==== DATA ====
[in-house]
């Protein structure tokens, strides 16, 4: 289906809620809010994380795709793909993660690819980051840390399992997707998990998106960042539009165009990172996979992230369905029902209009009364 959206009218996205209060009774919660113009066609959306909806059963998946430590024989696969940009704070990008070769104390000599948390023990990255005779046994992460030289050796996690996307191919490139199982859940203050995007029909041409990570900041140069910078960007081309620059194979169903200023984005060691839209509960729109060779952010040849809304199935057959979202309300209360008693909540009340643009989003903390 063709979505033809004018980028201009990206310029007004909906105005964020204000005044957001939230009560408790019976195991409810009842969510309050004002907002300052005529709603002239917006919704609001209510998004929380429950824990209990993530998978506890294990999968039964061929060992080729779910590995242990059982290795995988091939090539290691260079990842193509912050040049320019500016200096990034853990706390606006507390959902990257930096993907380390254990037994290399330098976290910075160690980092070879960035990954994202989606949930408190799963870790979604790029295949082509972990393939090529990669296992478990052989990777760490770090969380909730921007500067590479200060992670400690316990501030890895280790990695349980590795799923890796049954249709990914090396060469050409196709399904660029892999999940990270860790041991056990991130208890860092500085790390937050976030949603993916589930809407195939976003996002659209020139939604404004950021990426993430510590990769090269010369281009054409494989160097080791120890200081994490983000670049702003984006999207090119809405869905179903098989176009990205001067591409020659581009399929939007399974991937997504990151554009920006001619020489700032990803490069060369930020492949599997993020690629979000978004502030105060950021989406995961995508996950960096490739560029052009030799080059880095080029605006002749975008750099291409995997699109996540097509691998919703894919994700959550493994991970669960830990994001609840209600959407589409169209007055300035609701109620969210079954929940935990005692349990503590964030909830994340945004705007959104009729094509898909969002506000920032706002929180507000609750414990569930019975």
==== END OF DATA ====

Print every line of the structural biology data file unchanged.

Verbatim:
[in-house]
């Protein structure tokens, strides 16, 4: 289906809620809010994380795709793909993660690819980051840390399992997707998990998106960042539009165009990172996979992230369905029902209009009364 959206009218996205209060009774919660113009066609959306909806059963998946430590024989696969940009704070990008070769104390000599948390023990990255005779046994992460030289050796996690996307191919490139199982859940203050995007029909041409990570900041140069910078960007081309620059194979169903200023984005060691839209509960729109060779952010040849809304199935057959979202309300209360008693909540009340643009989003903390 063709979505033809004018980028201009990206310029007004909906105005964020204000005044957001939230009560408790019976195991409810009842969510309050004002907002300052005529709603002239917006919704609001209510998004929380429950824990209990993530998978506890294990999968039964061929060992080729779910590995242990059982290795995988091939090539290691260079990842193509912050040049320019500016200096990034853990706390606006507390959902990257930096993907380390254990037994290399330098976290910075160690980092070879960035990954994202989606949930408190799963870790979604790029295949082509972990393939090529990669296992478990052989990777760490770090969380909730921007500067590479200060992670400690316990501030890895280790990695349980590795799923890796049954249709990914090396060469050409196709399904660029892999999940990270860790041991056990991130208890860092500085790390937050976030949603993916589930809407195939976003996002659209020139939604404004950021990426993430510590990769090269010369281009054409494989160097080791120890200081994490983000670049702003984006999207090119809405869905179903098989176009990205001067591409020659581009399929939007399974991937997504990151554009920006001619020489700032990803490069060369930020492949599997993020690629979000978004502030105060950021989406995961995508996950960096490739560029052009030799080059880095080029605006002749975008750099291409995997699109996540097509691998919703894919994700959550493994991970669960830990994001609840209600959407589409169209007055300035609701109620969210079954929940935990005692349990503590964030909830994340945004705007959104009729094509898909969002506000920032706002929180507000609750414990569930019975």